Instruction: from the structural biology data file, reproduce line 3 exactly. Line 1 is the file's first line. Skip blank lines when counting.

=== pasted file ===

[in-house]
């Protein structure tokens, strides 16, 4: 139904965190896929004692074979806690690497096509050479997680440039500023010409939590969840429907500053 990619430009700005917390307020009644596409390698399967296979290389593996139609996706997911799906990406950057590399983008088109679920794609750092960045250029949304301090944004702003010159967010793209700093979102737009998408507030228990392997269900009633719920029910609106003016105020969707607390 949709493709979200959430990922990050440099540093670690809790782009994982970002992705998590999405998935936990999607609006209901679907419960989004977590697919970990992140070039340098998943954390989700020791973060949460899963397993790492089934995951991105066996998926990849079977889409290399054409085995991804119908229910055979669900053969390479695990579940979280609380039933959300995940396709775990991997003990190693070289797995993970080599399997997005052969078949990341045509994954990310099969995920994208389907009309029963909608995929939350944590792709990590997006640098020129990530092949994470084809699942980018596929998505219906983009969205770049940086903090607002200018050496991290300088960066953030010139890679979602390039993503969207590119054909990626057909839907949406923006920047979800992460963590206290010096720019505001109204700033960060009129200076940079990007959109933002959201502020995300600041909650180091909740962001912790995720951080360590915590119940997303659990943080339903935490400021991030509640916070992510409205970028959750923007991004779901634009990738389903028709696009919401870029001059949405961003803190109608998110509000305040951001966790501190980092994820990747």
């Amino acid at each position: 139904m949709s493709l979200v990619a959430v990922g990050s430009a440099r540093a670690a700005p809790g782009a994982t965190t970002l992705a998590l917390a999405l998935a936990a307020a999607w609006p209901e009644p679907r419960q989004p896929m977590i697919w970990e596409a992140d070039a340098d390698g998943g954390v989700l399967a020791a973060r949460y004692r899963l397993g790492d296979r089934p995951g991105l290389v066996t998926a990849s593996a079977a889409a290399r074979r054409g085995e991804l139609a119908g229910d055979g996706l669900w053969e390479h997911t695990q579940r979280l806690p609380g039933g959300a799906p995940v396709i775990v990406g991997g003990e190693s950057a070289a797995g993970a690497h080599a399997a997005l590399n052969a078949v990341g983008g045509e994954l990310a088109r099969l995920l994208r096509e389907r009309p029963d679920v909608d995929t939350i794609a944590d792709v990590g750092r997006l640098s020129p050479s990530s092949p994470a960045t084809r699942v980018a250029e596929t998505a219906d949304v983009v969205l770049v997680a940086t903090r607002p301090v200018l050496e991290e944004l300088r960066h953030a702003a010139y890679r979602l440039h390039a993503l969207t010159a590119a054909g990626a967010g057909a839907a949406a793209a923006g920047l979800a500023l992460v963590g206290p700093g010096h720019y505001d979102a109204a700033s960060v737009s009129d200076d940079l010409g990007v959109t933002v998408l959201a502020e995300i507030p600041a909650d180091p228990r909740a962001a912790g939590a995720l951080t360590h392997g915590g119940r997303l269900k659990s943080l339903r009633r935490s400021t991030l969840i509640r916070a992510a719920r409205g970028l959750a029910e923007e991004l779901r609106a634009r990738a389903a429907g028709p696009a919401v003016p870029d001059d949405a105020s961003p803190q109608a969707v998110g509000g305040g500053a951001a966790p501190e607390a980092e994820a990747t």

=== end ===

């Amino acid at each position: 139904m949709s493709l979200v990619a959430v990922g990050s430009a440099r540093a670690a700005p809790g782009a994982t965190t970002l992705a998590l917390a999405l998935a936990a307020a999607w609006p209901e009644p679907r419960q989004p896929m977590i697919w970990e596409a992140d070039a340098d390698g998943g954390v989700l399967a020791a973060r949460y004692r899963l397993g790492d296979r089934p995951g991105l290389v066996t998926a990849s593996a079977a889409a290399r074979r054409g085995e991804l139609a119908g229910d055979g996706l669900w053969e390479h997911t695990q579940r979280l806690p609380g039933g959300a799906p995940v396709i775990v990406g991997g003990e190693s950057a070289a797995g993970a690497h080599a399997a997005l590399n052969a078949v990341g983008g045509e994954l990310a088109r099969l995920l994208r096509e389907r009309p029963d679920v909608d995929t939350i794609a944590d792709v990590g750092r997006l640098s020129p050479s990530s092949p994470a960045t084809r699942v980018a250029e596929t998505a219906d949304v983009v969205l770049v997680a940086t903090r607002p301090v200018l050496e991290e944004l300088r960066h953030a702003a010139y890679r979602l440039h390039a993503l969207t010159a590119a054909g990626a967010g057909a839907a949406a793209a923006g920047l979800a500023l992460v963590g206290p700093g010096h720019y505001d979102a109204a700033s960060v737009s009129d200076d940079l010409g990007v959109t933002v998408l959201a502020e995300i507030p600041a909650d180091p228990r909740a962001a912790g939590a995720l951080t360590h392997g915590g119940r997303l269900k659990s943080l339903r009633r935490s400021t991030l969840i509640r916070a992510a719920r409205g970028l959750a029910e923007e991004l779901r609106a634009r990738a389903a429907g028709p696009a919401v003016p870029d001059d949405a105020s961003p803190q109608a969707v998110g509000g305040g500053a951001a966790p501190e607390a980092e994820a990747t």